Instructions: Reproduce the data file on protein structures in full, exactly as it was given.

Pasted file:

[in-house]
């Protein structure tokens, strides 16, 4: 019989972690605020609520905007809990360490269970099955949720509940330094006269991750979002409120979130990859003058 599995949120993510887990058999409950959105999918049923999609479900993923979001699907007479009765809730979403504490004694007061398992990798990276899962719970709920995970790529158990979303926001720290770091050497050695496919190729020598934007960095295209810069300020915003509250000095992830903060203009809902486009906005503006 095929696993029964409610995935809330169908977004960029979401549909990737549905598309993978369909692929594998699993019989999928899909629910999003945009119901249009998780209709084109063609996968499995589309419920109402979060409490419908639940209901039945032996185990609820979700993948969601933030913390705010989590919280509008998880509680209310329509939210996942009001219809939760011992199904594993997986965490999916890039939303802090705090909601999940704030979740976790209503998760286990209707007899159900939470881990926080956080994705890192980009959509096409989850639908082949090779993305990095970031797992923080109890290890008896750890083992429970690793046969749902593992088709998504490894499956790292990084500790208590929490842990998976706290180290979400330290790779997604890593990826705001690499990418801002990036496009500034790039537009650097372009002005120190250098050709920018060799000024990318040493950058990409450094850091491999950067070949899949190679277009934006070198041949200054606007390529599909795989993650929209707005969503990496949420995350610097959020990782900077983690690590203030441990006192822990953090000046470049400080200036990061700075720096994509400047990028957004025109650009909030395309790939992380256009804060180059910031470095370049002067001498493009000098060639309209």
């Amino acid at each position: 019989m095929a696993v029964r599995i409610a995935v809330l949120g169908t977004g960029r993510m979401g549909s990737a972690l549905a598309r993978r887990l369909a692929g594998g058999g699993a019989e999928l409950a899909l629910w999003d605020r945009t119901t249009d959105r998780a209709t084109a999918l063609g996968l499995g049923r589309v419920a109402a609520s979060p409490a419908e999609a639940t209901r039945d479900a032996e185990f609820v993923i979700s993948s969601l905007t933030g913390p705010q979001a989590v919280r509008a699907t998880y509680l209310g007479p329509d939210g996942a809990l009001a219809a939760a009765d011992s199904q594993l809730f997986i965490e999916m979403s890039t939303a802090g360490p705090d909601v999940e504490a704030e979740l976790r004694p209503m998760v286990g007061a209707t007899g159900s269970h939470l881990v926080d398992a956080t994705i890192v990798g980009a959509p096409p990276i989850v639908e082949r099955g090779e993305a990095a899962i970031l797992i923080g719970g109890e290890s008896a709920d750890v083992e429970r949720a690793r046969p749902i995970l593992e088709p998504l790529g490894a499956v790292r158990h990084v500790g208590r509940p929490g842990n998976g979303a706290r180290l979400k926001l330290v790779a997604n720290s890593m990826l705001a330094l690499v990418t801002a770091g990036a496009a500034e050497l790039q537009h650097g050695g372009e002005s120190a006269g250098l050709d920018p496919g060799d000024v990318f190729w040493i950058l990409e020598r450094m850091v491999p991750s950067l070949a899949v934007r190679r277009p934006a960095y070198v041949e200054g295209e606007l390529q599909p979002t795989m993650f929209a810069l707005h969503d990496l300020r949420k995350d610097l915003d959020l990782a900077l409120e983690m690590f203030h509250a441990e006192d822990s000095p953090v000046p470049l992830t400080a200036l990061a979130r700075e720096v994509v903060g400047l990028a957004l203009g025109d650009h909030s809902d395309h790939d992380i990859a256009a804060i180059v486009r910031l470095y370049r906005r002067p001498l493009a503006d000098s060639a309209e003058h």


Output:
[in-house]
């Protein structure tokens, strides 16, 4: 019989972690605020609520905007809990360490269970099955949720509940330094006269991750979002409120979130990859003058 599995949120993510887990058999409950959105999918049923999609479900993923979001699907007479009765809730979403504490004694007061398992990798990276899962719970709920995970790529158990979303926001720290770091050497050695496919190729020598934007960095295209810069300020915003509250000095992830903060203009809902486009906005503006 095929696993029964409610995935809330169908977004960029979401549909990737549905598309993978369909692929594998699993019989999928899909629910999003945009119901249009998780209709084109063609996968499995589309419920109402979060409490419908639940209901039945032996185990609820979700993948969601933030913390705010989590919280509008998880509680209310329509939210996942009001219809939760011992199904594993997986965490999916890039939303802090705090909601999940704030979740976790209503998760286990209707007899159900939470881990926080956080994705890192980009959509096409989850639908082949090779993305990095970031797992923080109890290890008896750890083992429970690793046969749902593992088709998504490894499956790292990084500790208590929490842990998976706290180290979400330290790779997604890593990826705001690499990418801002990036496009500034790039537009650097372009002005120190250098050709920018060799000024990318040493950058990409450094850091491999950067070949899949190679277009934006070198041949200054606007390529599909795989993650929209707005969503990496949420995350610097959020990782900077983690690590203030441990006192822990953090000046470049400080200036990061700075720096994509400047990028957004025109650009909030395309790939992380256009804060180059910031470095370049002067001498493009000098060639309209």
């Amino acid at each position: 019989m095929a696993v029964r599995i409610a995935v809330l949120g169908t977004g960029r993510m979401g549909s990737a972690l549905a598309r993978r887990l369909a692929g594998g058999g699993a019989e999928l409950a899909l629910w999003d605020r945009t119901t249009d959105r998780a209709t084109a999918l063609g996968l499995g049923r589309v419920a109402a609520s979060p409490a419908e999609a639940t209901r039945d479900a032996e185990f609820v993923i979700s993948s969601l905007t933030g913390p705010q979001a989590v919280r509008a699907t998880y509680l209310g007479p329509d939210g996942a809990l009001a219809a939760a009765d011992s199904q594993l809730f997986i965490e999916m979403s890039t939303a802090g360490p705090d909601v999940e504490a704030e979740l976790r004694p209503m998760v286990g007061a209707t007899g159900s269970h939470l881990v926080d398992a956080t994705i890192v990798g980009a959509p096409p990276i989850v639908e082949r099955g090779e993305a990095a899962i970031l797992i923080g719970g109890e290890s008896a709920d750890v083992e429970r949720a690793r046969p749902i995970l593992e088709p998504l790529g490894a499956v790292r158990h990084v500790g208590r509940p929490g842990n998976g979303a706290r180290l979400k926001l330290v790779a997604n720290s890593m990826l705001a330094l690499v990418t801002a770091g990036a496009a500034e050497l790039q537009h650097g050695g372009e002005s120190a006269g250098l050709d920018p496919g060799d000024v990318f190729w040493i950058l990409e020598r450094m850091v491999p991750s950067l070949a899949v934007r190679r277009p934006a960095y070198v041949e200054g295209e606007l390529q599909p979002t795989m993650f929209a810069l707005h969503d990496l300020r949420k995350d610097l915003d959020l990782a900077l409120e983690m690590f203030h509250a441990e006192d822990s000095p953090v000046p470049l992830t400080a200036l990061a979130r700075e720096v994509v903060g400047l990028a957004l203009g025109d650009h909030s809902d395309h790939d992380i990859a256009a804060i180059v486009r910031l470095y370049r906005r002067p001498l493009a503006d000098s060639a309209e003058h």